Make sure your physician tells you what the nonsurgical options are, Finlayson said. Older men with prostate cancer, for instance, might want to consider “watchful waiting” — ongoing monitoring of their symptoms — rather than risk invasive surgery. Women in their 80s who develop a small breast cancer may opt to leave it alone if removing it poses a risk, given other health factors.

Because of McMahon’s age and underlying medical issues (a 2021 knee replacement that hasn’t healed, arthritis, high blood pressure), his neurosurgeon suggested he explore other interventions, including more injections and physical therapy, before surgery. “He told me, ‘I make my money from surgery, but that’s a last resort,” McMahon said.

“Preparing for surgery is really vital for older adults: If patients do a few things that doctors recommend — stop smoking, lose weight, walk more, eat better — they can decrease the likelihood of complications and the number of days spent in the hospital,” said Dr. Sandhya Lagoo-Deenadayalan, a codirector in Duke University Medical Center’s Perioperative Optimization of Senior Health (POSH) program.

When older patients are recommended to POSH, they receive a comprehensive evaluation of their medications, nutritional status, mobility, preexisting conditions, ability to perform daily activities, and support at home. They leave with a “to-do” list of recommended actions, usually starting several weeks before surgery.

If your hospital doesn’t have a program of this kind, ask your physician, “How can I get my body and mind ready” before having surgery, Finlayson said. Also ask: “How can I prepare my home in advance to anticipate what I’ll need during recovery?”

There are three levels to consider: What will recovery in the hospital entail? Will you be transferred to a facility for rehabilitation? And what will recovery be like at home?

Ask how long you’re likely to stay in the hospital. Will you have pain, or aftereffects from the anesthesia? Preserving cognition is a concern, and you might want to ask your anesthesiologist what you can do to maintain cognitive functioning following surgery. If you go to a rehab center, you’ll want to know what kind of therapy you’ll need and whether you can expect to return to your baseline level of functioning.

During the Covid-19 pandemic, “a lot of older adults have opted to go home instead of to rehab, and it’s really important to make sure they have appropriate support,” said Dr. Rachelle Bernacki, director of care transformation and postoperative services at the Center for Geriatric Surgery at Brigham and Women’s Hospital in Boston.

For some older adults, a loss of independence after surgery may be permanent. Be sure to inquire what your options are should that occur.

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Making the case for an underappreciated but full-of-flavor ingredient | CNN

Editor’s Note: Sign up for CNN’s Eat, But Better: Mediterranean Style. Our eight-part guide shows you a delicious expert-backed eating lifestyle that will boost your health for life.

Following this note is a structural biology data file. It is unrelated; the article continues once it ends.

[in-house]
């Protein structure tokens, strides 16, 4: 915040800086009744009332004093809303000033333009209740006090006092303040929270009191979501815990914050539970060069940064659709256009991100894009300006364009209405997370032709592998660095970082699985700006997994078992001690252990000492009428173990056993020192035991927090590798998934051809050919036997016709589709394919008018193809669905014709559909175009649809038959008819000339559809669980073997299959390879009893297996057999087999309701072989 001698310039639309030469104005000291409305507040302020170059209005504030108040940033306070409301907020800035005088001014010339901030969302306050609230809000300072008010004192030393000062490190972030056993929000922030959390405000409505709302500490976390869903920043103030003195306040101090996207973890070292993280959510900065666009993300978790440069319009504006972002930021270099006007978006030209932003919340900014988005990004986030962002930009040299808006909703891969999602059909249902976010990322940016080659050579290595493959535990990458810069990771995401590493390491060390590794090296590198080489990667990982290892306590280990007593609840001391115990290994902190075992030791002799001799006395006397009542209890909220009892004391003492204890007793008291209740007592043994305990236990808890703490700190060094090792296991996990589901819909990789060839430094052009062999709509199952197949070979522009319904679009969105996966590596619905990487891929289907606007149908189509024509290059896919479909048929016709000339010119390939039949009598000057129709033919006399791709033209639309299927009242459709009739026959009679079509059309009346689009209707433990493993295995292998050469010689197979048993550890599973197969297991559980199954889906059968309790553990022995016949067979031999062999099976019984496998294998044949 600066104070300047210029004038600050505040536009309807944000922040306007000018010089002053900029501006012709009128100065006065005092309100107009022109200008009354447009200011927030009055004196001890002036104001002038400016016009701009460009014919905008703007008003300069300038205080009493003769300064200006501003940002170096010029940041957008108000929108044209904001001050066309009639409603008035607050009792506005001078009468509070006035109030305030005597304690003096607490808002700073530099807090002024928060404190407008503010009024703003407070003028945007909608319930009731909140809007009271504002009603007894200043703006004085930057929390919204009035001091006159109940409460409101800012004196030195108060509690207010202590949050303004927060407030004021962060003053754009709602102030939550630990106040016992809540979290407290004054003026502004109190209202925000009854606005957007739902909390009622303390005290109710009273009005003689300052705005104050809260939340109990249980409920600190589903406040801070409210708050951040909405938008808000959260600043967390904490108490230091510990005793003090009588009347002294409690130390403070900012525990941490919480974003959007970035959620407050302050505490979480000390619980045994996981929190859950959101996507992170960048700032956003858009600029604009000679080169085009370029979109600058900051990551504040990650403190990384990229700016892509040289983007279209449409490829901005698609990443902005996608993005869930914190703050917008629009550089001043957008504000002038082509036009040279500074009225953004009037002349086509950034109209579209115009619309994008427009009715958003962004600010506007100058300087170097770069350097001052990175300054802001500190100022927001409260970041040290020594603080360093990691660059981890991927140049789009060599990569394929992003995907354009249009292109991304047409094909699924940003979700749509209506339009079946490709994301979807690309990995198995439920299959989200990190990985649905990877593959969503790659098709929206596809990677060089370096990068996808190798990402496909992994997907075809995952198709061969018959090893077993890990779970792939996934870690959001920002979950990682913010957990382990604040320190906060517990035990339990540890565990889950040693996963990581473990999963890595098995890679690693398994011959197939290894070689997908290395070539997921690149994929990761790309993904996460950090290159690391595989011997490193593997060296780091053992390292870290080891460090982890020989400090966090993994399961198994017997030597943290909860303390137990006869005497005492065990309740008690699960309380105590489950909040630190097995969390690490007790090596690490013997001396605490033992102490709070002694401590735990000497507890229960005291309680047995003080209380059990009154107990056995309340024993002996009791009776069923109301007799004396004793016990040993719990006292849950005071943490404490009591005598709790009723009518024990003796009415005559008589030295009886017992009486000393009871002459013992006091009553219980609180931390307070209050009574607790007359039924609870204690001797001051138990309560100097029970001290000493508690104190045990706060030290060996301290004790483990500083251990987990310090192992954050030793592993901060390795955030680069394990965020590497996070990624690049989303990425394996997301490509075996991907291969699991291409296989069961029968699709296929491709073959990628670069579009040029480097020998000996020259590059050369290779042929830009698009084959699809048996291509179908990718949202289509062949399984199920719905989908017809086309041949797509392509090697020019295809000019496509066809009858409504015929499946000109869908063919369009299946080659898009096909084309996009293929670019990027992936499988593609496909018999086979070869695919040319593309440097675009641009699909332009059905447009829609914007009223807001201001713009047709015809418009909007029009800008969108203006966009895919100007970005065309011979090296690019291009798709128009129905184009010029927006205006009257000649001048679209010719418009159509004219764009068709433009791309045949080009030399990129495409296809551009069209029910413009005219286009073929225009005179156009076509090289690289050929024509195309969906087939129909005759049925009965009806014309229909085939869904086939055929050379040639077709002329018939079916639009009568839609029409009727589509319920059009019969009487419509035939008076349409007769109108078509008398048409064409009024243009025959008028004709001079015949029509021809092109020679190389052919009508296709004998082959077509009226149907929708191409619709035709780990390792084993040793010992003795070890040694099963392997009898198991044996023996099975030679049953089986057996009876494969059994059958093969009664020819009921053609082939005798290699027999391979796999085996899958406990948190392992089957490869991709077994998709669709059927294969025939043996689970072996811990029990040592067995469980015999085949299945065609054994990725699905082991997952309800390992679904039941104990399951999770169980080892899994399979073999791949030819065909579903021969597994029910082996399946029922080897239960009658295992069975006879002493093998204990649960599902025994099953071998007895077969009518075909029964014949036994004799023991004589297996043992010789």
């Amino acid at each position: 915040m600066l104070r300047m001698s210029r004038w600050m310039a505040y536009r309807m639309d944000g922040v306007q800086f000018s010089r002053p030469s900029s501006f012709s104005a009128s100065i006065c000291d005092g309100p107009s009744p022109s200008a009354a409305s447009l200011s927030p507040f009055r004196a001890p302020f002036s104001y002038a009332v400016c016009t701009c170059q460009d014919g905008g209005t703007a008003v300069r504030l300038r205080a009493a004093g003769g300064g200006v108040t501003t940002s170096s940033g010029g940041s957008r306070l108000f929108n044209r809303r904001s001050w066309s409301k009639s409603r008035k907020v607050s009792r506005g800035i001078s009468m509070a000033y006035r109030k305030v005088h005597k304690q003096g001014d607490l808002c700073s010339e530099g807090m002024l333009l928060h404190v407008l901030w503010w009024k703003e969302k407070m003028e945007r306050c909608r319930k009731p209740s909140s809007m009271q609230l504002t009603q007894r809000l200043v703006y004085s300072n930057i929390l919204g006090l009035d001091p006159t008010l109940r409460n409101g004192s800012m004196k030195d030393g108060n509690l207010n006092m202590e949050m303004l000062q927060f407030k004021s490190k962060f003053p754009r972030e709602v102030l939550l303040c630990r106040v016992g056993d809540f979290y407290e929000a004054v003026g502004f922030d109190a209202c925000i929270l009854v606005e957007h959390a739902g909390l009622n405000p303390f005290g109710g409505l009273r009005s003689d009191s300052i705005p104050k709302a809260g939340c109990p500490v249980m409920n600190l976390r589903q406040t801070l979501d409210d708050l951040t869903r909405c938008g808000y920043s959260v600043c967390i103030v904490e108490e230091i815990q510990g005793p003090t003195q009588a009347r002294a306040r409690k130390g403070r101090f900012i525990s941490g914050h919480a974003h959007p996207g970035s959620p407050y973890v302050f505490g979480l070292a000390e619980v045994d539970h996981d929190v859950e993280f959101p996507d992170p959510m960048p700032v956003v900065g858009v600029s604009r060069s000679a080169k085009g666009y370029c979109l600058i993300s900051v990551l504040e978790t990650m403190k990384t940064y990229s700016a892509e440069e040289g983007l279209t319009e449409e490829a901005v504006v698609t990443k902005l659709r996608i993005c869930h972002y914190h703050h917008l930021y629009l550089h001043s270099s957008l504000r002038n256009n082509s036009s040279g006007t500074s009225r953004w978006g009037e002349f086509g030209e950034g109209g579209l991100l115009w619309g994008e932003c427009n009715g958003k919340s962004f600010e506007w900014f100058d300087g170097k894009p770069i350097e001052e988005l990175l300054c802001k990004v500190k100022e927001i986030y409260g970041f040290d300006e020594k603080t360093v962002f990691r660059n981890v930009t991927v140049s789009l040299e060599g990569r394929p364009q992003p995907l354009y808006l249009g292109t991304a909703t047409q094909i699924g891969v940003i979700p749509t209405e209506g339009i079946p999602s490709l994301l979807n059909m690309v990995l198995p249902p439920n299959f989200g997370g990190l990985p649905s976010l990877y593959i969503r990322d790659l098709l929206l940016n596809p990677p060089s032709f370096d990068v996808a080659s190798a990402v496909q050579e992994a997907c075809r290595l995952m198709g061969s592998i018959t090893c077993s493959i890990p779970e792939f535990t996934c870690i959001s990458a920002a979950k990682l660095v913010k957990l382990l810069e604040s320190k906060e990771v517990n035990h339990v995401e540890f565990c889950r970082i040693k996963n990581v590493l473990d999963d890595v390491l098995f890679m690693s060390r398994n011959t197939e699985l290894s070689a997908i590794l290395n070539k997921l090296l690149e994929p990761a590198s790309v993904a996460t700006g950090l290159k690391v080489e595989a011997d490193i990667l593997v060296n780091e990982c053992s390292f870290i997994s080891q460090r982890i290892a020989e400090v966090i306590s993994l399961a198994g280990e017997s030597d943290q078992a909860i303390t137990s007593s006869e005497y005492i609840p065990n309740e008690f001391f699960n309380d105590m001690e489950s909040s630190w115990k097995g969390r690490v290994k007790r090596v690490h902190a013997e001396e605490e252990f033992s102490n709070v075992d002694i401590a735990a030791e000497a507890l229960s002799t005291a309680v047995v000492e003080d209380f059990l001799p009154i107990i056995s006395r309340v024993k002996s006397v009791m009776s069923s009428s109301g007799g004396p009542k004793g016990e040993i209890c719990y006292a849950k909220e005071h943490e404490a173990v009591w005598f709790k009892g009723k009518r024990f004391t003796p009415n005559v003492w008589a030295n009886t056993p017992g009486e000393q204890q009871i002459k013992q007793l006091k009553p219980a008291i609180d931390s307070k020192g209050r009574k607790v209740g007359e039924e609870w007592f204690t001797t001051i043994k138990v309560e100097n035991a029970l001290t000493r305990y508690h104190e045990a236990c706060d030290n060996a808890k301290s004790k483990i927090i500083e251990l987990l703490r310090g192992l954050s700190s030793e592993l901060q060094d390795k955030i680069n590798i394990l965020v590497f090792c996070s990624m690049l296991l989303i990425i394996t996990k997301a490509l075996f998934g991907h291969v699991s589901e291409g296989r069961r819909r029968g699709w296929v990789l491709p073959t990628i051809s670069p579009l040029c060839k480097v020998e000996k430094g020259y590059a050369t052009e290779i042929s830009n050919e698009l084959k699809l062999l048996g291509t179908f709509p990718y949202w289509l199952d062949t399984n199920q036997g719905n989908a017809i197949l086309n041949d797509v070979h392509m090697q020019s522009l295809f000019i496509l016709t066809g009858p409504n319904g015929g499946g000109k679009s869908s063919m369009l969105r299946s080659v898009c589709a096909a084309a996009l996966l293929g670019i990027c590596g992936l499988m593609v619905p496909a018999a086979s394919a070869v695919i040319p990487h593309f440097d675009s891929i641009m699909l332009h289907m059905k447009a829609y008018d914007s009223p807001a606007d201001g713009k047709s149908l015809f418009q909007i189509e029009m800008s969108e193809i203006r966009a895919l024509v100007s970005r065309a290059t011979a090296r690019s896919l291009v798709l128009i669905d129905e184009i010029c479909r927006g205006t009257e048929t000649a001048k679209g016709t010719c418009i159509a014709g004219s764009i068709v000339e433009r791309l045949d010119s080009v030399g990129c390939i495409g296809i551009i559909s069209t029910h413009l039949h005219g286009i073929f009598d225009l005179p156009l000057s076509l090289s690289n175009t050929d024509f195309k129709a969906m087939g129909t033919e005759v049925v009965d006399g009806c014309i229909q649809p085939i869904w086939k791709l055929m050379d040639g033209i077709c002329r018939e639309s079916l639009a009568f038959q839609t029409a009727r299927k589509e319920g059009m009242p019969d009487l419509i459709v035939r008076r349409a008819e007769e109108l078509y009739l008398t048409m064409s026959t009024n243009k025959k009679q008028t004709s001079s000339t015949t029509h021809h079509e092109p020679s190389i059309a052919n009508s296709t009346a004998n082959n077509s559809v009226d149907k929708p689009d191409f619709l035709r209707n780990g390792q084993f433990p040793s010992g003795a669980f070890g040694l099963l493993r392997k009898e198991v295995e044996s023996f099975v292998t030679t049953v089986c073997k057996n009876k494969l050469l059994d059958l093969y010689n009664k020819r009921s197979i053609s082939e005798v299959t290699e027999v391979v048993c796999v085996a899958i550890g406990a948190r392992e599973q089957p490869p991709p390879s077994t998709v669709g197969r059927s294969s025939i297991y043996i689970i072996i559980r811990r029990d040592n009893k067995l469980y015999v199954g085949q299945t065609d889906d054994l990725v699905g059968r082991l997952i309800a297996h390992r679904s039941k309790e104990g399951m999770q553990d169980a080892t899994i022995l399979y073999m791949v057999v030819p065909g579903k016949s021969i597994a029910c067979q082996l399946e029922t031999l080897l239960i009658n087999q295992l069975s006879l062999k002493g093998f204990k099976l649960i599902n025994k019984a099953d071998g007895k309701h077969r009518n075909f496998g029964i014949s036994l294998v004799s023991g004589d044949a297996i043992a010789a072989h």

CNN
 — 

Among foods that spark a strong reaction, anchovies are at the top of the food chain.

Whether they’re adored or abhorred, it’s difficult to find someone who doesn’t have a strong opinion about these small silvery swimmers.

Food writer Alison Roman wants the haters to think differently. Anchovies are more versatile than most people think and deserve to be approached with an open mind, according to Roman.

She might be biased — anchovies are one of her all-time favorite foods — but she has a strategy to change cooks’ minds.

“They’re more of a condiment than an ingredient,” Roman said. “To cook with them, you don’t need to eat them whole.” She incorporates anchovies into many of her dishes in the same way that she would add garlic, herbs or other flavorful aromatics. “Most of the time when I’m eating (anchovies), I can’t even see them.”

Even if you think your taste buds will rebel if you try an anchovy, your brain and heart will be happier if you do. “Anchovies are a small but mighty fish,” said Michelle Dudash, registered dietitian, nutritionist and author of “The Low-Carb Mediterranean Cookbook.”

“They’re packed with the omega-3 fatty acids DHA and EPA, which are important for brain, cardiovascular and skin health,” she added. Anchovies are on par with salmon and tuna as one of the fish with the highest amounts of omega-3s per serving, and are a good source of protein, niacin and vitamin B12.

Following Roman’s lead of using anchovies as one of many elements in a dish instead of as the spotlight ingredient, cooks who want to incorporate anchovies into meals “can start small,” Roman suggested. “They don’t have to dump a whole jar into their salad.”

Here are three ways Roman likes to introduce anchovies to the wary but curious. Ready to change your “anchoview”? Read on.

Move over, ranch dressing — there’s another dip in town. Bagna cauda, the Italian dipping sauce made from anchovies, garlic, butter and olive oil, is traditionally served with crudités as an appetizer.

Roman loves using bagna cauda as a vehicle to introduce unsuspecting dinner guests to anchovies because it hits the taste trifecta of “salty, buttery, garlicky” flavors. “It’s mostly about garlic and vegetables,” Roman said. In addition to the traditional accompaniment of raw, crunchy vegetables, she likes to include steamed artichoke hearts and tender cooked potato slices.